Nashville is proud to offer laid back southern hospitality with bustling metropolitan multiculturalism. Hungry for southern fried chicken or Vietnamese Pho? It's in Nashville. Want to visit the historic Grand Ole' Opry or a replica of Greece's Parthenon? We've got it all when living in Nashville.
And the bragging rights can be yours when you call Nashville home. Here are 10 helpful things to know about living in the top-ranked city in Tennessee.
Rent in Nashville can be pricey, with the average cost of a one-bedroom apartment running about $1,725. That may be more than the national average, but the overall cost of living is 4 percent lower, meaning you'll have more money to spend while exploring Nashville's many great neighborhoods.
Start your search in Germantown and East Nashville. These hotspots have grown exponentially over the past year, with rent for a one-bedroom apartment averaging $1,817 and $1,384, respectively. Both feature similar accessibility to celebrity chef-owned restaurants and bustling music venues.
Most have heard of the Ryman Auditorium and the Grand Ole' Opry House, but smaller venues have launched some huge names. Willie Nelson got his start at Tootsie's Orchid Lounge downtown on Broadway.
Or, stop by the infamous Bluebird Café on Hillsboro Pike in the Green Hills area for some great tunes. It's where a 14-year-old Taylor Swift landed her first gig.
While Nashville is proud of its country-western music heritage, it's also home to the Nashville Symphony at the Schermerhorn Music Center, the Nashville Ballet and Opera, located in charming Sylvan Park, and the Nashville Repertory Theater.
If you're a fan of art, take time out to tour the Frist Art Gallery or hit quirky East Nashville for smaller, indie art exhibits. Meanwhile, film buffs flock to the historic Belcourt Theater, which has been in operation since 1925 in the popular Hillsboro Village entertainment district.
Like most Southern cities, Nashville can be hot and humid in the summer and mild in the winter. But the weather can fluctuate as much as 10 degrees within a couple of hours. Be prepared for the occasional unexpected thunderstorm or tornado. And, watch out when it snows — the entire city shuts down.
The year 1998 was big in Nashville sports. That was when National Football League's former Houston Oilers began playing as the Titans at Nissan Stadium and National Hockey League's Predators took the ice at Bridgestone Arena.
ESPN ranked the latter of the two teams as the No. 1 franchise in all sports in 2017 for the best fan experience and value. The Predators also have some of the most outrageous and fun traditions. Expect raucous chanting and the occasional catfish tossed onto the ice. “The Cellblock" area of Bridgestone is known to be the loudest section in the loudest arena in the NHL.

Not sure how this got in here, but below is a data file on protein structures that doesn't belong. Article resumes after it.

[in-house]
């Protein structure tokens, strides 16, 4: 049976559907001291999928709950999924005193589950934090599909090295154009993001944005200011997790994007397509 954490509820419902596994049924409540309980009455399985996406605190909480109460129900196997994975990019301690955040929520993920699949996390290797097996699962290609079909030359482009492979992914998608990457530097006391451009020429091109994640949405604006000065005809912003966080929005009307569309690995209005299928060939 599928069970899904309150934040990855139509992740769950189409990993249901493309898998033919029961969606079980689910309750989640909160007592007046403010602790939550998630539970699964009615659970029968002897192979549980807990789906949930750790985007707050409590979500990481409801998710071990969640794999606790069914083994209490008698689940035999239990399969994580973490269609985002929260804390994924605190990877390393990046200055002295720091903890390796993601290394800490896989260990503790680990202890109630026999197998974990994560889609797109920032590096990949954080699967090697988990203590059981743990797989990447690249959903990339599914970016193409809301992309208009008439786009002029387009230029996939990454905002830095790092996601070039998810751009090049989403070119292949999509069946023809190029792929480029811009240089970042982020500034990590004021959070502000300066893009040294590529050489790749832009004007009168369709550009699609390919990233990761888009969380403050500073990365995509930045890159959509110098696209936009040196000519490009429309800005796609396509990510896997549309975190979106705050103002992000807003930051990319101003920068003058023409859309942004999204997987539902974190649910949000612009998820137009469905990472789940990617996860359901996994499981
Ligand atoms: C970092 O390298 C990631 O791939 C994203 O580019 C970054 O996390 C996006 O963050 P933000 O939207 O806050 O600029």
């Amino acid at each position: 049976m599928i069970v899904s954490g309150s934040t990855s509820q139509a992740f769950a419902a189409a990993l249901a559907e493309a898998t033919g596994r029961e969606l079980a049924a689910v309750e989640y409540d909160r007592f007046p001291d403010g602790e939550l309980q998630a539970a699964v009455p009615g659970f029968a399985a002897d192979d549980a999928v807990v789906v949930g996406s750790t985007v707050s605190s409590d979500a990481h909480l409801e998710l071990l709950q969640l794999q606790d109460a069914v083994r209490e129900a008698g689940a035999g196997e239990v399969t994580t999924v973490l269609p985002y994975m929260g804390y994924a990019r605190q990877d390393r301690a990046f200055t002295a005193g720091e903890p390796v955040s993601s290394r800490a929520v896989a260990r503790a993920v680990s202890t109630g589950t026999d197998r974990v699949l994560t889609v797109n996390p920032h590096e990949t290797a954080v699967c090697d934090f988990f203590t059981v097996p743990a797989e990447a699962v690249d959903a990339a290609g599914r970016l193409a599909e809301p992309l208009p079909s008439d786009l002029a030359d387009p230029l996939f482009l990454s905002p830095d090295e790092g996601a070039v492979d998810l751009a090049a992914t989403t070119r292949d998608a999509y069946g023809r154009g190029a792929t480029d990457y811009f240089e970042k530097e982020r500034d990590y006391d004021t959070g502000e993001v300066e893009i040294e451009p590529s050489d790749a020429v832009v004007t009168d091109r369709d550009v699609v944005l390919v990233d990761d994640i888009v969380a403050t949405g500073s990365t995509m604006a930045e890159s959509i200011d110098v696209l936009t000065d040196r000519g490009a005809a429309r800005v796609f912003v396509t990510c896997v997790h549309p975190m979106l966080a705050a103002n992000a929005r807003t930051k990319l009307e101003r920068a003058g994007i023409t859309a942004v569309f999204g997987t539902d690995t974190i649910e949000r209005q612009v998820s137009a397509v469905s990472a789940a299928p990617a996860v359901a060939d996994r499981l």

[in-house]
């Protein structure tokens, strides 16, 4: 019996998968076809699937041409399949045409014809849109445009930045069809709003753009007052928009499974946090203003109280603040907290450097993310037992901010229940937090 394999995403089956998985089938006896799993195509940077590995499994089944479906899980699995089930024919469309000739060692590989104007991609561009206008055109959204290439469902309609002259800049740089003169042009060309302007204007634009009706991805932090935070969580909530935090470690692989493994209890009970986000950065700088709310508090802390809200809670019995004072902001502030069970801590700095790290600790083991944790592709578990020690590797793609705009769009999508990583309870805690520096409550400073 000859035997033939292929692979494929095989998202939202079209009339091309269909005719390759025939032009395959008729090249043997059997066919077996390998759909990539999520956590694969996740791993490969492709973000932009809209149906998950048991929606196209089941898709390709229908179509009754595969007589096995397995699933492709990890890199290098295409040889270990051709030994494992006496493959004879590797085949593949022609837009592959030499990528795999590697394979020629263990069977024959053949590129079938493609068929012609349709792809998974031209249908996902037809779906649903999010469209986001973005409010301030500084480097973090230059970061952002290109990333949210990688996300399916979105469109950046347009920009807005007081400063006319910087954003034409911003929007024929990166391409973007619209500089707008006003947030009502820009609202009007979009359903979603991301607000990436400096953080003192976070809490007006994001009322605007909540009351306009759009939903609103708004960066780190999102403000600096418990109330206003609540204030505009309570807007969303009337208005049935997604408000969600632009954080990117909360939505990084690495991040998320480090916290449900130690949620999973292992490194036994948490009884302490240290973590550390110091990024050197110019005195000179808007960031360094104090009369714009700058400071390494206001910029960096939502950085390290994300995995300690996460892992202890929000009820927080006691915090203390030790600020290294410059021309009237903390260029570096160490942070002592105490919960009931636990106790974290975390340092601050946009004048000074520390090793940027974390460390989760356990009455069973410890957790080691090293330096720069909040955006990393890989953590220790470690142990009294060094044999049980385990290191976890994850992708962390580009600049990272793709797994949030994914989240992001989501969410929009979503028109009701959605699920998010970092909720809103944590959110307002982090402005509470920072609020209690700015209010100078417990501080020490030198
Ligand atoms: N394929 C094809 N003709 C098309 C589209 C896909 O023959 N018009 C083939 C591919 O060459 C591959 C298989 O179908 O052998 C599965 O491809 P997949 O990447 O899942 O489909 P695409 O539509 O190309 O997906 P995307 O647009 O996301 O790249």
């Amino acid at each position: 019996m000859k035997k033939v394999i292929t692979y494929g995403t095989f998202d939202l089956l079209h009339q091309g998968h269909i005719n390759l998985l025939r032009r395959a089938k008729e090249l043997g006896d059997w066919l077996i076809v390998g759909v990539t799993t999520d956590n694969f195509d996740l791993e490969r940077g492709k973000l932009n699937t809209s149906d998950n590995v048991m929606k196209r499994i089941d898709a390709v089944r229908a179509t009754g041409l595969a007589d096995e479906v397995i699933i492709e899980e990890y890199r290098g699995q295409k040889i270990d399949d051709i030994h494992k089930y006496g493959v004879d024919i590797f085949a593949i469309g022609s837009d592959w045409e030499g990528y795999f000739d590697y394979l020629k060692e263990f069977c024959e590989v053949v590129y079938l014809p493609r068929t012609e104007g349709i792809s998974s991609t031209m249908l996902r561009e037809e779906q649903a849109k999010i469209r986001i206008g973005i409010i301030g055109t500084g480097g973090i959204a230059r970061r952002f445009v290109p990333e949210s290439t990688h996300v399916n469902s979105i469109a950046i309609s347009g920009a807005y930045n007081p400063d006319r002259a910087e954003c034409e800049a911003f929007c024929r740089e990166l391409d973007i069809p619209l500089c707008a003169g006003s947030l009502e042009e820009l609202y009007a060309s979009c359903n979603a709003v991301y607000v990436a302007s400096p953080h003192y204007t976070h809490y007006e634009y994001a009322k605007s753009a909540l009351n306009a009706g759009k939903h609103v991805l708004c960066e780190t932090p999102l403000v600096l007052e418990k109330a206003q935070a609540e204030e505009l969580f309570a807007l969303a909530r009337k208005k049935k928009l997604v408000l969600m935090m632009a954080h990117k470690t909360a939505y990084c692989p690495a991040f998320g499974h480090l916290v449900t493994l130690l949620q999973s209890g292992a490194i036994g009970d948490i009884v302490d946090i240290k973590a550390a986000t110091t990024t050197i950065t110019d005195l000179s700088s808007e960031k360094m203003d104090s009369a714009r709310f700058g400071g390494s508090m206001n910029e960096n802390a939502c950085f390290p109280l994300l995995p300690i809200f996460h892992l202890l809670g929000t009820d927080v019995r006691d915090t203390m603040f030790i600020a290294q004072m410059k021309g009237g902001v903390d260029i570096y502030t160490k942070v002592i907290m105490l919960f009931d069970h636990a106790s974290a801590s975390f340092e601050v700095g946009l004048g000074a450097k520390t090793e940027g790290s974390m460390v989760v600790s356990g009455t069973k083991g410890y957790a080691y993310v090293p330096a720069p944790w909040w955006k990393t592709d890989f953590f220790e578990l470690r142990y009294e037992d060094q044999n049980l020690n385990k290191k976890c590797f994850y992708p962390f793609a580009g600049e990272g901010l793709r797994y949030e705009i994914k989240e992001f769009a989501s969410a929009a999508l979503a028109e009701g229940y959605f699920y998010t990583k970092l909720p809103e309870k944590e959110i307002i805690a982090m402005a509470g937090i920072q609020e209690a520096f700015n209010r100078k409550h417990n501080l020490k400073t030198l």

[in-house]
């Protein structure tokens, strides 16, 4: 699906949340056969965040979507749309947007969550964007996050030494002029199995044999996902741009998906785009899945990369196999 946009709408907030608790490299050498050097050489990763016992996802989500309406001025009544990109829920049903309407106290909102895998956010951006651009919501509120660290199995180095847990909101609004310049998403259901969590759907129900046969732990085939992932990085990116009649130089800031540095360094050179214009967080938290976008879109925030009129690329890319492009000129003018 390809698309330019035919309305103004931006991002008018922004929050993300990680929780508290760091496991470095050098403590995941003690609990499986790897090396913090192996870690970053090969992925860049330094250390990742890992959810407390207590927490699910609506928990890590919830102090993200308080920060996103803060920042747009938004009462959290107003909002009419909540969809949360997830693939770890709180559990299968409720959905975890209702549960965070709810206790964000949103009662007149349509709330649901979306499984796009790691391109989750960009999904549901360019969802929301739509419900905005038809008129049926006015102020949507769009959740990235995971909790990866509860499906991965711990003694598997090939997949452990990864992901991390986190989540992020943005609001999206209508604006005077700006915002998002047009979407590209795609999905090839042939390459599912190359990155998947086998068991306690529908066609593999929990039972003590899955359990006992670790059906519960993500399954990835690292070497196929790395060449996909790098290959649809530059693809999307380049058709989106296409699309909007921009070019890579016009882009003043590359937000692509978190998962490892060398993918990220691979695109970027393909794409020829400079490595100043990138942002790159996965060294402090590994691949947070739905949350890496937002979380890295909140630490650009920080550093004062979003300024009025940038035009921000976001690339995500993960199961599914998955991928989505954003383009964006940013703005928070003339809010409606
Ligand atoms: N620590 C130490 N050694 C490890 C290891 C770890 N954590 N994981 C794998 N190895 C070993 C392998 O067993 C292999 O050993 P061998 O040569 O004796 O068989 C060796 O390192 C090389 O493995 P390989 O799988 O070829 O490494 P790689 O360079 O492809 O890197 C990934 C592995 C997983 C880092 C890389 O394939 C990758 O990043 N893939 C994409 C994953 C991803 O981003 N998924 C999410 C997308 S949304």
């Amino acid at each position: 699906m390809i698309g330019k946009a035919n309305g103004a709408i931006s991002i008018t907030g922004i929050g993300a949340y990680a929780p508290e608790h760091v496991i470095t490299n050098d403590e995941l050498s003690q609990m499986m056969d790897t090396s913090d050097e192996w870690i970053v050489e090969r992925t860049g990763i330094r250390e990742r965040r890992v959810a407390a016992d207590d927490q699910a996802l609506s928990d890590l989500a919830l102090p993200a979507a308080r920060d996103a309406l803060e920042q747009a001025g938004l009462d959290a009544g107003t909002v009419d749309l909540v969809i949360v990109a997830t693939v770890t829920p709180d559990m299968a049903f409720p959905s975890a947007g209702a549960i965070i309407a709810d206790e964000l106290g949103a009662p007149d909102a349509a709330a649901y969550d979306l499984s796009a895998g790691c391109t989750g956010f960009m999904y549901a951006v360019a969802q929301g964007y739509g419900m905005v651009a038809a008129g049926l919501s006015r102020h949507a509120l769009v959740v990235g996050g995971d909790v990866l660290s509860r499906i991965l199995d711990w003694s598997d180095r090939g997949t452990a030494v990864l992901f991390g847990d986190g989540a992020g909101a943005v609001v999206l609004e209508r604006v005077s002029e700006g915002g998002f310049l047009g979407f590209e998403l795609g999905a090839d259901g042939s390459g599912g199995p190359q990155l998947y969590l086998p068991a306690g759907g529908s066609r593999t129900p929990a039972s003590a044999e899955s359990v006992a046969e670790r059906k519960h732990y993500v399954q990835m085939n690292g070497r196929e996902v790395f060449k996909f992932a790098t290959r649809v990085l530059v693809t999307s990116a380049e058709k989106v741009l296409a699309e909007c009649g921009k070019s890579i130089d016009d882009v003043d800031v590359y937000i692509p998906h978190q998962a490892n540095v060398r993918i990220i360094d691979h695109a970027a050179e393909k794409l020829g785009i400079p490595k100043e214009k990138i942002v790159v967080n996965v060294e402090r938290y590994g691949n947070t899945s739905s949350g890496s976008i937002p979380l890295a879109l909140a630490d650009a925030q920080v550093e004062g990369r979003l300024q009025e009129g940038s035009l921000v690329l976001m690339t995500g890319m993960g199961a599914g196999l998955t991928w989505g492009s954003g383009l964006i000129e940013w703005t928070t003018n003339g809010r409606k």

“The Wall Street Journal" ranked Nashville as having the No. 2 hottest job market in the U.S. in 2020, largely due to its growing industry. But booming business translates to terrible traffic.
Traffic is especially brutal on I-24, I-65 and the 550 between the hours of 7 a.m. and 9 a.m. and from 4 p.m. to 7 p.m. You'll similarly want to avoid I-40 E in the mornings and I-40 W in the afternoons.
Nashville offers no shortage in the parks department. You can cool off at the splash pads in Cumberland Park on the downtown riverfront, birdwatch at Radnor Lake in Green Hills or hike in the Warner Parks stretching through the upscale West Meade area. For a low-key day, head out to Centennial Park on West End Avenue, where you can fly kites or people-watch by the duck pond.
Fitting for the so-called "Athens of the South," Nashville has its very own exact reproduction of Greece's Parthenon complete with a 42-foot-tall golden statue of Athena. The building was built as the centerpiece of the 1897 Centennial Exposition, but now showcases a permanent collection of 63 paintings by 19th- and 20th-century American artists and rotating temporary shows and exhibits.
Nashville plays host to lots of free entertainment. Hit Centennial Park for Big Band Saturdays, where you can take free dance lessons from professional instructors. Or, pull up a lawn chair and kick back for Jazz on the Cumberland. Come June, there's the CMA Fest, hosted by the Country Music Association, which offers three free stages to watch fan favorites and rising country music stars.
Wherever you live in Nashville, you can throw a rock and hit a great restaurant. Downtown you can purchase a ticket and sit down to a five-course chef's tasting menu at Bastion or slide up to the counter at Hattie B's Hot Chicken and order some Shut the Cluck Up wings with a side of creamy coleslaw.
You can also take your pick from a variety of other foodie neighborhoods. Try Edgehill for Asian food, Germantown for German food and beer gardens, Sylvan Park for laid-back pubs or SoBro for upscale southern.
Ready to join the #NashvilleStrong community? From the friendly folks at the local grocery store to the table next to you who couldn't help but overhear you're new in town, Nashville's people will make you feel right at home.
There are tons of wonderful places up for grabs in this thriving, yet still affordable city. See for yourself. You're cordially invited to have a look around, starting here.